3D Scanning: A World without Copyright

I concur with Weinberg’s (2016) argument that “copyright does not – and should not – protect 3D scans,” (p1) partly because 3D scans do not necessarily come under the remit of being creative unless the scan is expressive.  If a 3-dimensional scan proves to be expressive of an artistic nature or originality then it can have claim for copyright in its own right.  Most 3-dimensional scans are representative of the object being scanned with no originality or artistic ability or talent having taken place.    The purpose of 3D scanning is to capture the object exactly as is it, otherwise what is the point.   A scanned object creates data, so a computerised machine can understand what the object is and recreate it.  So yes there may be copyright laws on the object being scanned and on the computer software program being used and the machines being used, but not so for the scanned copy, because it is not an original.    

Thursday Salute to Originals: M-R-I or A-R-T?

Cronin (2016)  agrees with Weinberg (2016) stating that most 3D scans are scans of “objects best identified as the cultural legacy of humanity”  Cronin suggests that “3D printing technologies, therefore not only promote more democratic access to geographically disperse cultural works, but also advance the dissolution of divisive cultural, political, and geographic boundaries.” (p4)   As Weinberg states  “Since copyright requires an author, the role of a human in the creation of a work is key.” (p4)

“turning science into art, and revealing beauty concealed beneath the peel…” GPI Design

As I investigate the matter of 3D copyright further, I discover many aspects of originality and expressive forms of 3 dimensional scanning, which in their own right deserve copyright.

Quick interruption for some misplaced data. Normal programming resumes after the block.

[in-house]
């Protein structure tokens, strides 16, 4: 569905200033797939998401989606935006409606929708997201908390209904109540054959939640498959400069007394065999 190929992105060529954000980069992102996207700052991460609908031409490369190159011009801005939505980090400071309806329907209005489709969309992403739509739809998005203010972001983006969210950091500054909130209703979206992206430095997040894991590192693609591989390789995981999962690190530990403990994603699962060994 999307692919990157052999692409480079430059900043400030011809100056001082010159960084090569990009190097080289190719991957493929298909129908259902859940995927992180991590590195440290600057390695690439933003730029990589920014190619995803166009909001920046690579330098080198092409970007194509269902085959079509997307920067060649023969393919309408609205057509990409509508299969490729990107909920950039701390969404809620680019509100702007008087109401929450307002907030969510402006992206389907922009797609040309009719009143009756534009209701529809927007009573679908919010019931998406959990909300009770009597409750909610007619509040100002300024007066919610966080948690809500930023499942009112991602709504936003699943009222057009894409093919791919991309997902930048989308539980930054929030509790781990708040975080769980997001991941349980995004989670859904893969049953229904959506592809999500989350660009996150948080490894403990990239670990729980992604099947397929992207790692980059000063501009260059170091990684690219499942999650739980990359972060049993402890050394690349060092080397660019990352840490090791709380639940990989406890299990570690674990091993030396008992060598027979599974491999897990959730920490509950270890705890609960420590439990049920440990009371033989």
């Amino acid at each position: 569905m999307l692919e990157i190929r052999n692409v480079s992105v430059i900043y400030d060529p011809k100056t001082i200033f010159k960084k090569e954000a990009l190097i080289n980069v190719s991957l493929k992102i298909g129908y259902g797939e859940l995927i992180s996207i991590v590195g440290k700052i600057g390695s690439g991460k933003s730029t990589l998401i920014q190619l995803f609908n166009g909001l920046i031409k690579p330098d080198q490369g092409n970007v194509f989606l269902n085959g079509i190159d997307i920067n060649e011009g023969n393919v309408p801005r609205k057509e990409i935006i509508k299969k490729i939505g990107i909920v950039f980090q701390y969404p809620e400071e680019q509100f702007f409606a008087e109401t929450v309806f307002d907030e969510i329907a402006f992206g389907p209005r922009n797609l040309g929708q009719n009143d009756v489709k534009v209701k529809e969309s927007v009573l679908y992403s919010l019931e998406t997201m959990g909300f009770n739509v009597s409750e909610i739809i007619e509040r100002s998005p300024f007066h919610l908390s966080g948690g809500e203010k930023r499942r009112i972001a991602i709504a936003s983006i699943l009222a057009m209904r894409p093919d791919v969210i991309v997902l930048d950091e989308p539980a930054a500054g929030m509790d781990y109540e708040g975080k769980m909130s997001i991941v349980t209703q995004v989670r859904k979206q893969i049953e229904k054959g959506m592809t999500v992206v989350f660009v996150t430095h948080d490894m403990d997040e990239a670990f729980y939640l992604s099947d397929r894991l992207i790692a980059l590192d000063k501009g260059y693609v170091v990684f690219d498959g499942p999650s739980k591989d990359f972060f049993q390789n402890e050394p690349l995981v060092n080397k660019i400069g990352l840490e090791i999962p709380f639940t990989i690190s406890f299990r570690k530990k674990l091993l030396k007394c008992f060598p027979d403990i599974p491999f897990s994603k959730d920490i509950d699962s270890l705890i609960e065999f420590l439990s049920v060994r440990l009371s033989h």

“It is only a question of time before 3D laser scanners become the favorite creative tool of all the digital artists out there.” Scott Page (2013)

 

Sources:
Cronin, C. 2016
‘Possession is 99% of the Law: 3D Printing, Public Domain Cultural Artefacts and Copyright’, University of Southern California Law School, Legal Studies Research Papers Series, Paper 205, pp1-26.
http://law.bepress.com/cgi/viewcontent.cgi?article=1340&context=usclwps-lss

Page, S. 2013
3D Laser Scanning Reinvents Architecture and Art at the Same Time.
http://www.amusement.net/2013/05/16/3d-laser-scanning-reinvents-architecture-and-art-at-the-same-time/

Weinberg, M. 2016
‘3D scanning: A World Without Copyright’, Shapeways, pp1-16.
http://www.shapeways.com/wordpress/wp-content/uploads/2016/05/white-paper-3d-scanning-world-without-copyright.pdf

Limits of Digitization

Digitisation of an object can either make the object more or less popular for an audience.  For instance on one hand, digitisation can bring collection of data together, allowing for ease of reference and research, thus allowing an object to be widely available, creating a larger audience.  As in the case of

“page from the Frederick Weinstein Diary. Courtesy of the United States Holocaust Memorial Museum.”

the Frederick Weinstein Diary, Klinger suggests this wider audience sought to seek a viewing of the original object, increasing “requests to borrow” for exhibitions also requests from “researchers to see the originals.” (2016)  At the same time digitisation allows objects to be viewed in greater detail, to a wider audience for inspection and analysis, allowing an indepth inspection of an object, illuminating features that could be overlooked by the human eye, Like watermarks for instance or the ability to zoom in order to transcribe handwriting.

On the other hand, digitisation can limit the visibility of truth regarding an object, regarding the emotional state of both the landscape and timescape surrounding an object.  To hold a book for instance can endorse a sense of wonder and joy for a participant.  The outer cover, the binding, typeface, year and place of print, all could bring the pariticipant on a journey of discovery of both time and place of an object.  For instance, Davis (2012) suggests that if “The Secret Museum of Anthropology” were to be digitized, we would lose the covertness of its creation”

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Davies (2012) suggests that the essence of time, place and purpose of the book would be lost through digitisation.

 

Sources:
Davis, J. 2012
https://www.hastac.org/blogs/jade-e-davis/2012/12/19/performative-limits-digitization

Klinger, Jane E. Exploring the Limits of Digitization, European Holocaust Research Infrastructure (EHRI) 
https://ehri-project.eu/exploring-limits-digitization